While the Sun marked the end of its journey for the day, colours vermillion, saffron, magenta and plum painted the skies turn by turn until the deep blues and blacks took over. Such untarnished beauty did not for once in my life pleasure me. I had lived multiple lives till I met you. I was what the police called a conman. Doctors preferred compulsive liar. The other conmen revered me as an enemy. There were no friends in my business.
Like it happens every once in a while, I met my match in you. You were my glimmer of hope. I could see myself changing, living happier and for once in my sorry life I was dying to be a one-woman man. You made me want to give up everything just to be with you. And the one person I was ready to give up everything for had to be pushed away. My lies had caught up with me finally. I was getting sucked in a web so deep that shivers would run up even a spider’s spine. And the cost I would have to pay would be my life, if nothing more.
I lied to you for the very first time today and also my life’s last. I could imagine the swirling winds of anger inside you. There was a lot you wanted to say. Your eyes gave you away. They smouldered but you said nothing. I broke your heart to pieces but you didn’t say a word. I know not whether it was your love that held you back from lashing out hatred at me or if I was not even worth hating anymore. And I guess I will never know.
As those bullets pierced through my body, your face flashed before my eyes and each lingering kiss felt closer and dearer than ever before.
The old man had been unwell for more than a couple of days now. The fever wasn’t breaking. He wasn’t worried about himself though. He was worried about his garden. He’d newly planted Canna Lilies in them. They were Madam’s favourite. He would have instructed his helper how to care for them well but the helper was on leave. Either ways, he wasn’t too keen on his helper’s work.
This evening, he’d tried walking out to the garden but he barely managed to reach the door of his own room. The doctor had been called. He prescribed some medicines and assured it wasn’t anything to worry about. The old man chided the cook, “I told you so.”
It hadn’t rained for a week now. It was unusually hot. If it didn’t rain soon, his garden would start wilting. In a long time, he wished his helper was here. Or at least the rains were. Either wish seemed far from being realized.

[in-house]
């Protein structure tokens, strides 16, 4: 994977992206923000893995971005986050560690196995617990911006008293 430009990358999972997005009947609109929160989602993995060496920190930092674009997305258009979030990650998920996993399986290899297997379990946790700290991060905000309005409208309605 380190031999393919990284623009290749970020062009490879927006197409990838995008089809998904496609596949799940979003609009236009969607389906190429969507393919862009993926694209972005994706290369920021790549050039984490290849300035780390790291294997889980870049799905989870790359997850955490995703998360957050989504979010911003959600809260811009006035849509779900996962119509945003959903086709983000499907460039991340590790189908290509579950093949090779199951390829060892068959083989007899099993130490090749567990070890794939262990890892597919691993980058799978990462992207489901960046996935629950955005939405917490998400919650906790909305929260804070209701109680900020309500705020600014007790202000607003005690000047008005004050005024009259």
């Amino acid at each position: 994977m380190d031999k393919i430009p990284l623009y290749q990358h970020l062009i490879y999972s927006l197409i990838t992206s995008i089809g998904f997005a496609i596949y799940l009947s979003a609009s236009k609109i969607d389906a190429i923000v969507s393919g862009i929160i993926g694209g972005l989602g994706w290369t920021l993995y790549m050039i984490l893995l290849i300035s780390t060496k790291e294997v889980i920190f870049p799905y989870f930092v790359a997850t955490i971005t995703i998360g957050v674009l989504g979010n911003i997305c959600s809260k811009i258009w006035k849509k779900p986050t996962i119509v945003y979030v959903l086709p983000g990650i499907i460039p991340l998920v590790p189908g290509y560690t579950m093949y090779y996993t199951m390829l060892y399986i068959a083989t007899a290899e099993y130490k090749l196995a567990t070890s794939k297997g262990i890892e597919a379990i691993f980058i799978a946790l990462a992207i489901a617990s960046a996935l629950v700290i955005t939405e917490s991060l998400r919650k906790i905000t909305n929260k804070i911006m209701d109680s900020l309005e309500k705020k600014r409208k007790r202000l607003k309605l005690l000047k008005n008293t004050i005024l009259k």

His son was around the same age as his helper. Every time he saw his helper, it reminded him of his son; a reminder that wasn’t happy or heart-stopping, a reminder that was melancholic and heartbreaking. His son was a charm with plants, but didn’t see the charm in them. “I want to do something bigger,” he used to say.
But the old man didn’t know anything bigger. Sure enough, there were bigger businesses he knew about, like the one Sir and Madam were doing. But at the end of the day, even they would come and admire his work. “What was bigger then?”, he thought. Even after his son had started working in another city, he stayed back with Sir and Madam. They loved his work and he used to love working for them. They’d given him a place to stay in their servants quarters.
After the doctor left, he tried sitting up to look at what he could of his gardens. It was dim now post dusk and his feeble eyes didn’t help either. He spent his evening alternately watching the blades of the fan rotate and dozing.
Night fell early and in spite of having slept almost all day, he slept like a log through the night too. He awoke well after the Sun had risen. He was rolling in sweat and blankets. The fever had broken. He turned towards the window and there were drops of water clinging onto the grills of the window.
Hopeful, he went up to the window. It wasn’t an easy walk but far less painful than yesterday. Indeed, they were water droplets. As he stood in the pool of water below his window, his eyes saw moist and glistening grass outside his window. The flowers were gleaming and waving at him in the morning breeze. He was ecstatic. The God loved His work too!
Today, he’s missing. For the past two weeks, actually. Should I rather say dead? Because he was barely being able to walk twenty days ago. A friend, on the man’s request carried him two feet away to where he wanted to sit. Then we saw him take out a packet of smokeless tobacco (Wiki pages lead to dipping tobacco being the most suitable variety) and consume it.
My concern for him suddenly vanished when I saw the pack of smokeless tobacco (commonly called khaini in India). I hastily concluded that he must have brought this situation upon himself. You must be wondering why I was concerned in the first place?